"I think we have become so obsessed with testing, we have lost sight of why we became educators in the first place."

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What is the focus in your district?


Taking care of kids?

Or doing well on tests?


Unfortunately, the latter is where the priority lies in many districts.


Having worked in a handful of school districts across three different states, I've experienced standardized testing in a variety of settings. In some districts, testing is one of many things that matters. In other districts, testing is the only thing that matters.


I've learned the perception of standardized testing comes down to one thing: leadership.


Leaders who freak out about tests and agonize over results create an atmosphere where others reflect similar behaviors. Alternately, leaders who respect testing but downplay its enormity create an environment where others mirror this level-headed approach.


So how can leaders create a level-headed attitude towards standardized testing?


Given most educators place a lot of pressure on themselves, leaders cannot sit back and sit idle. Instead, leaders must proactively communicate a "testing isn't everything" philosophy at several levels within the district:


Administrators: You may work in a district where school leaders are rumored to be on "hot seat" after one round of poor tests scores. While leaders should be held accountable to data, to suggest their job is in jeopardy as a result of one test is unreasonable. Instead, administrator job performance must be based on several data points over time. This stance gives leaders confidence to perform their job without constantly worrying about job security.


Teachers: Think administrators get nervous about standardized tests? Teachers are on a whole new level. Rather than be riddled with anxiety as the testing window approaches, teachers need to be reassured that one set of test scores does not define their abilities. Leaders should look for opportunities to downplay the importance of testing and remind teachers that professional competence is more than assessment results.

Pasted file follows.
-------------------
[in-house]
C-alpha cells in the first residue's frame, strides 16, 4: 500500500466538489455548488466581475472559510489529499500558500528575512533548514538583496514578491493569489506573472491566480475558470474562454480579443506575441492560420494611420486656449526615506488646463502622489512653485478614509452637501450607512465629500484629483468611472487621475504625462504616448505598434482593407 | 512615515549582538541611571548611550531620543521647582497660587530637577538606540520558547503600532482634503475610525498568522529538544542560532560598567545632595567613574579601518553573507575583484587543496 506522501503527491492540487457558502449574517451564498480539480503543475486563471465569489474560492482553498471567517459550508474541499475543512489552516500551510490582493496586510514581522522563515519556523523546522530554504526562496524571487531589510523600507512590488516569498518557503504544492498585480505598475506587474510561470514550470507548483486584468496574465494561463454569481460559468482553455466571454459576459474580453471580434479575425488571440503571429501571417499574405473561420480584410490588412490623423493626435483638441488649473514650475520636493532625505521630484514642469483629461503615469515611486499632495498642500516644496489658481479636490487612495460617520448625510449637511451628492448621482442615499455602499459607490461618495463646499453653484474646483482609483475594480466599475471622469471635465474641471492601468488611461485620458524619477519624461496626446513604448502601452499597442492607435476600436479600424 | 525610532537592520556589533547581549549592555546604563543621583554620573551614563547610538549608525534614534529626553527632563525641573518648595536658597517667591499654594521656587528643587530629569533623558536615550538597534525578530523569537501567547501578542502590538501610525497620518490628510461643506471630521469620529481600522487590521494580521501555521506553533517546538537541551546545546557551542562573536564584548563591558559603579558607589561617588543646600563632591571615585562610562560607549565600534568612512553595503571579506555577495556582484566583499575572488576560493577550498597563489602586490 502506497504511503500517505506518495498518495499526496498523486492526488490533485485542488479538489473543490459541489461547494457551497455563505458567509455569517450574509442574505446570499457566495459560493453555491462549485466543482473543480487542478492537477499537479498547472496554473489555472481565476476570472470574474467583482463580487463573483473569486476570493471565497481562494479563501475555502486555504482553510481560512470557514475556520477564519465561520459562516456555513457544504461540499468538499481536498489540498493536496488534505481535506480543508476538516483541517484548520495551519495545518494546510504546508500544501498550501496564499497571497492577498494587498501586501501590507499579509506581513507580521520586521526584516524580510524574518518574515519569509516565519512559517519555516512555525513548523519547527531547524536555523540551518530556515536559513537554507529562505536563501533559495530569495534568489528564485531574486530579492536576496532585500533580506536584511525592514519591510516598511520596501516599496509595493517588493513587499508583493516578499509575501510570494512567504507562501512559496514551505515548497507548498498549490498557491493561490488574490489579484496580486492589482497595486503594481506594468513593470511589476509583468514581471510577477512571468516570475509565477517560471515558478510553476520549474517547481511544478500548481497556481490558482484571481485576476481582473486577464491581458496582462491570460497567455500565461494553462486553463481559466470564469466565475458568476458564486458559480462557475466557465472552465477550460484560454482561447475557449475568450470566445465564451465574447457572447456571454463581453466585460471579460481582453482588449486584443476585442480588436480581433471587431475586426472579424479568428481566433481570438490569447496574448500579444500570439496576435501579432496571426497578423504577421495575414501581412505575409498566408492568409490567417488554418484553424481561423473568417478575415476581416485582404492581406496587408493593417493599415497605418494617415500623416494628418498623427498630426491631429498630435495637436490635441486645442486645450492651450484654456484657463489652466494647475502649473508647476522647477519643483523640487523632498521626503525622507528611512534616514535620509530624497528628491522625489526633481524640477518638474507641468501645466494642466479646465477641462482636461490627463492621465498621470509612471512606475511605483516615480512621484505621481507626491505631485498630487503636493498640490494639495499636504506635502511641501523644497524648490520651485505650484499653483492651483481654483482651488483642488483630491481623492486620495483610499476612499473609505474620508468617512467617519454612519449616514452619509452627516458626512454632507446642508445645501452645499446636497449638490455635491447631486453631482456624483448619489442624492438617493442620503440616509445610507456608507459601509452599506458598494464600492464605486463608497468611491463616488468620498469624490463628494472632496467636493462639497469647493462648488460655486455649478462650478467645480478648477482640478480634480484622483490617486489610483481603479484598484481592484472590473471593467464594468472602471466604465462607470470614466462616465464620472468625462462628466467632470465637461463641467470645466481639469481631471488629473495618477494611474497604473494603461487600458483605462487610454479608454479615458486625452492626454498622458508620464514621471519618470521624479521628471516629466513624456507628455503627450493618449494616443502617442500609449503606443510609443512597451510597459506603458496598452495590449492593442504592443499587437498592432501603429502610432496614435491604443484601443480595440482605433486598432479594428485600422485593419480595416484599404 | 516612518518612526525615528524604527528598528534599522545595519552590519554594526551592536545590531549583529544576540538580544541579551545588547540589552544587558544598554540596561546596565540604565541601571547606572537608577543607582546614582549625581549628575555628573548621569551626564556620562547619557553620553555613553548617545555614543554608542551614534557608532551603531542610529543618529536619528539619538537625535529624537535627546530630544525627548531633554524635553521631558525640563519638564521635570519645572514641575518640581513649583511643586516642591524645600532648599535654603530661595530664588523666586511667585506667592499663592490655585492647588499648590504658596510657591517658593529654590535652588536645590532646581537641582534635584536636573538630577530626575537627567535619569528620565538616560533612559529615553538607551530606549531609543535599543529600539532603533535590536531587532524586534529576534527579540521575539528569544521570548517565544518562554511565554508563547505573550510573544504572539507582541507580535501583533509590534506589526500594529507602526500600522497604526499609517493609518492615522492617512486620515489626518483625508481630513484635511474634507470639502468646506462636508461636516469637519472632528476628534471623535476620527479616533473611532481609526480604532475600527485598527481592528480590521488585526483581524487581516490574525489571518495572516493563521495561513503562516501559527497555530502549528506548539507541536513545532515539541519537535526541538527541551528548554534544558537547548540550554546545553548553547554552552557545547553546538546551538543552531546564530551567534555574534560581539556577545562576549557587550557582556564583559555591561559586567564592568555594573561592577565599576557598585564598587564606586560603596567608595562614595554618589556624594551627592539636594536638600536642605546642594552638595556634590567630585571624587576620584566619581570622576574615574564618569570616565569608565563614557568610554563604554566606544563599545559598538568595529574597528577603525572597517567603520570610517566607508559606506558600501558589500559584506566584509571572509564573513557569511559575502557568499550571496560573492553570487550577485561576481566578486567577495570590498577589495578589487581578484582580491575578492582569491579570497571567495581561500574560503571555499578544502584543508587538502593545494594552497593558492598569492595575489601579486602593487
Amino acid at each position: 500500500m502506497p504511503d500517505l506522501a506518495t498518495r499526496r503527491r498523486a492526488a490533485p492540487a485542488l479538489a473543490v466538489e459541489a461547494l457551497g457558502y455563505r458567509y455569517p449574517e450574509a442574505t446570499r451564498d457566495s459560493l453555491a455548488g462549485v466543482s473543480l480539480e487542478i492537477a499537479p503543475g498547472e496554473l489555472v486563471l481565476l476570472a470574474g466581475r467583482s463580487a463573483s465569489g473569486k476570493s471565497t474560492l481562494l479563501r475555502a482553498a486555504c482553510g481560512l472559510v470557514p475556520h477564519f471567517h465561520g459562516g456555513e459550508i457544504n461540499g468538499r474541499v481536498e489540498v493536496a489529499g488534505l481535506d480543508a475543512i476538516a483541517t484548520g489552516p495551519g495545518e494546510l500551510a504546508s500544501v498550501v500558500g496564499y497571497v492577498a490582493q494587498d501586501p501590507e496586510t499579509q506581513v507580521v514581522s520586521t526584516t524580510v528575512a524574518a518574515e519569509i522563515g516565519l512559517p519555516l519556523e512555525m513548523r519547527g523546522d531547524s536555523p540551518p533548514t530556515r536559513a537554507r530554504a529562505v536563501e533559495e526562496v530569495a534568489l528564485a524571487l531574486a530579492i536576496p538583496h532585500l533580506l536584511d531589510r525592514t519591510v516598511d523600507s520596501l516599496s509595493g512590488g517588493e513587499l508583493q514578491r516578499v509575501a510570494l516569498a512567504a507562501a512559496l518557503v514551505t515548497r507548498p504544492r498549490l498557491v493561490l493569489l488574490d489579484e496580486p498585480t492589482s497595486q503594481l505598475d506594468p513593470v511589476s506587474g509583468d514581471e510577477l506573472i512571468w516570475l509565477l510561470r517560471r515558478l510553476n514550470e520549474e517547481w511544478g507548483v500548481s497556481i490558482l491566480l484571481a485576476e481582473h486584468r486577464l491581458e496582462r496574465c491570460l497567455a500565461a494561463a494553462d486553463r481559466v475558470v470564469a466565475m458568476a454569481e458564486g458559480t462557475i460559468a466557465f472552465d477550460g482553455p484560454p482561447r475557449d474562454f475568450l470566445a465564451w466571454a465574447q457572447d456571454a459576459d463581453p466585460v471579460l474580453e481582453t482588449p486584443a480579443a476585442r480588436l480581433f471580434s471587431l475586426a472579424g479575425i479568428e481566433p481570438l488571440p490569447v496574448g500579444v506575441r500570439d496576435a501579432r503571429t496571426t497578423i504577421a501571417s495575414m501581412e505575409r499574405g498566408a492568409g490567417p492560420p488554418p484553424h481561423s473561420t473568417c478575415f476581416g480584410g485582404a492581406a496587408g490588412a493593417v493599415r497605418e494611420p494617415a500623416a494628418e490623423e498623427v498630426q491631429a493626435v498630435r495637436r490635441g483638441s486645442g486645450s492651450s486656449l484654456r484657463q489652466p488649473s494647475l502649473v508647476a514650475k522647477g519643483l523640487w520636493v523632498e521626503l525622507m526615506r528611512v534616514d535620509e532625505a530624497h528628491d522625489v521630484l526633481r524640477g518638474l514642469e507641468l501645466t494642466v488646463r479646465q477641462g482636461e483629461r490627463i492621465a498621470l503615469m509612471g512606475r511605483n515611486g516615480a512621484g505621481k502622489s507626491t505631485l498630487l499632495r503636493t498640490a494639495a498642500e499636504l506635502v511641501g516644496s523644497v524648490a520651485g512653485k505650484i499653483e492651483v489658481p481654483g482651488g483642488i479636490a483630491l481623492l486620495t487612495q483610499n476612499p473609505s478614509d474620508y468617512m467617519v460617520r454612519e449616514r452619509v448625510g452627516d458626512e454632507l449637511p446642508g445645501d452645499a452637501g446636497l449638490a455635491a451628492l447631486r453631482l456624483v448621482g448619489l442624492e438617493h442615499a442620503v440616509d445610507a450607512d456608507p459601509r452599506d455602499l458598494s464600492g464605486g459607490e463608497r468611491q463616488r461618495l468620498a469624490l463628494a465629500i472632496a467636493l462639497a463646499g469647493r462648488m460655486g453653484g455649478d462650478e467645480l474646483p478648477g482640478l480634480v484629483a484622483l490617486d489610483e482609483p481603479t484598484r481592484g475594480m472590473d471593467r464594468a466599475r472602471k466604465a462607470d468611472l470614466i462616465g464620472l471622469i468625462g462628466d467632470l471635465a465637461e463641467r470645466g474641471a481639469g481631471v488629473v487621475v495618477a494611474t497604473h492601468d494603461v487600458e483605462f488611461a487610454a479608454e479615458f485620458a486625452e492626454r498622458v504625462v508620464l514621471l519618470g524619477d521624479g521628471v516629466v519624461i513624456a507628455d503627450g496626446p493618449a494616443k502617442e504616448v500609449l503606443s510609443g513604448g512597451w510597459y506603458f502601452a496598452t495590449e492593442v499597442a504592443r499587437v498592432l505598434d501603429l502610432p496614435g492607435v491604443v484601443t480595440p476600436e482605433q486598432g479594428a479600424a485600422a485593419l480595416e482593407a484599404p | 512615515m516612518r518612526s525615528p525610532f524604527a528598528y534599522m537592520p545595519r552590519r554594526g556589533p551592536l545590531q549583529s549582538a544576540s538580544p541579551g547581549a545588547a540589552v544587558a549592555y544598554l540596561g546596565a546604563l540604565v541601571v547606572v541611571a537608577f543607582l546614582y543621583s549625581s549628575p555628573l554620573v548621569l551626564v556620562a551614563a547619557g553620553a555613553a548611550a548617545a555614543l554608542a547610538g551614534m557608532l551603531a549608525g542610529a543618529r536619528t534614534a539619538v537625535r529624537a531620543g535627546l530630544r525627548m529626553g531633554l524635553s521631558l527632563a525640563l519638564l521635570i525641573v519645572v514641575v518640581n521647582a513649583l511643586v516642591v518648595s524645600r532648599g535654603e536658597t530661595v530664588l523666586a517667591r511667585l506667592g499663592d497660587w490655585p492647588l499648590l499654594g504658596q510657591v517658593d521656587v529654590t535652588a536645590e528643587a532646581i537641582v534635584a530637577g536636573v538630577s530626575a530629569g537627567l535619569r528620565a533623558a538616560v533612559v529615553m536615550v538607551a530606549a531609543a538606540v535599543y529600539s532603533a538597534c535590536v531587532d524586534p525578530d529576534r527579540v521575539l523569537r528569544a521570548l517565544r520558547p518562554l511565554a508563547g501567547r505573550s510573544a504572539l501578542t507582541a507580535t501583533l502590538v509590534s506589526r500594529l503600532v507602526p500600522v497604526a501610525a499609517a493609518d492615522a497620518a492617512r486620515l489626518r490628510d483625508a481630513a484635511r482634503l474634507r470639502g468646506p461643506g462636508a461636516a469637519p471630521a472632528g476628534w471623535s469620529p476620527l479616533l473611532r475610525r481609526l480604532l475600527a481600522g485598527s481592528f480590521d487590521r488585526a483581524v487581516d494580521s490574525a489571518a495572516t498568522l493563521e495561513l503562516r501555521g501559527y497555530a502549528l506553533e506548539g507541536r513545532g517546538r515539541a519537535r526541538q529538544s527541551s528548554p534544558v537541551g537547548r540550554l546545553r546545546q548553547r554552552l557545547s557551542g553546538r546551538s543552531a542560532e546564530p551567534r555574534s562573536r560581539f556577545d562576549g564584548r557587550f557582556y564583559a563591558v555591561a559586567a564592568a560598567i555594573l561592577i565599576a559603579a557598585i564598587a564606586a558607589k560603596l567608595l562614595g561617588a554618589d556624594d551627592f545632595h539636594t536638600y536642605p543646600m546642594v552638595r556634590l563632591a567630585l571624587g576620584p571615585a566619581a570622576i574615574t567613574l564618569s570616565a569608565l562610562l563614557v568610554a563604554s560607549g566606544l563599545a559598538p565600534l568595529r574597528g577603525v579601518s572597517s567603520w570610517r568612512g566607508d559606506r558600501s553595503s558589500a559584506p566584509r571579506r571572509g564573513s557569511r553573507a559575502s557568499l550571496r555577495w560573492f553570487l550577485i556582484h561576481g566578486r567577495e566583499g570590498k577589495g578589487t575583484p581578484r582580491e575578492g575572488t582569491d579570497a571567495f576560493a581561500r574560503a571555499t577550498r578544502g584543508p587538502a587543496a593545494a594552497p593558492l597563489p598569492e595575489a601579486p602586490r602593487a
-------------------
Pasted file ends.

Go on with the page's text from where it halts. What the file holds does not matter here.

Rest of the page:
Students: Don't forget about students when it comes to downplaying high stakes testing. Students often believe standardized tests are all that matters, and one poor test score could doom their academic future. With test anxiety at all-time highs, leadership must take steps to educate students that assessments are just one element of success and self-worth should never be measured by test results.


Community: Districts must educate the public about standardized testing's limited role in measuring school performance. Rather than allow community members to make snap judgements based on a couple data points reported by the local media, leaders need to take ownership in explaining the district's comprehensive approach to measuring student achievement.


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Yes, tests scores are important.

Yes, tests aren't going away.

Yes, years of poor scores must be addressed.


However, let's stop placing so much emphasis on the test.


Instead, let's place emphasis on taking care of kids.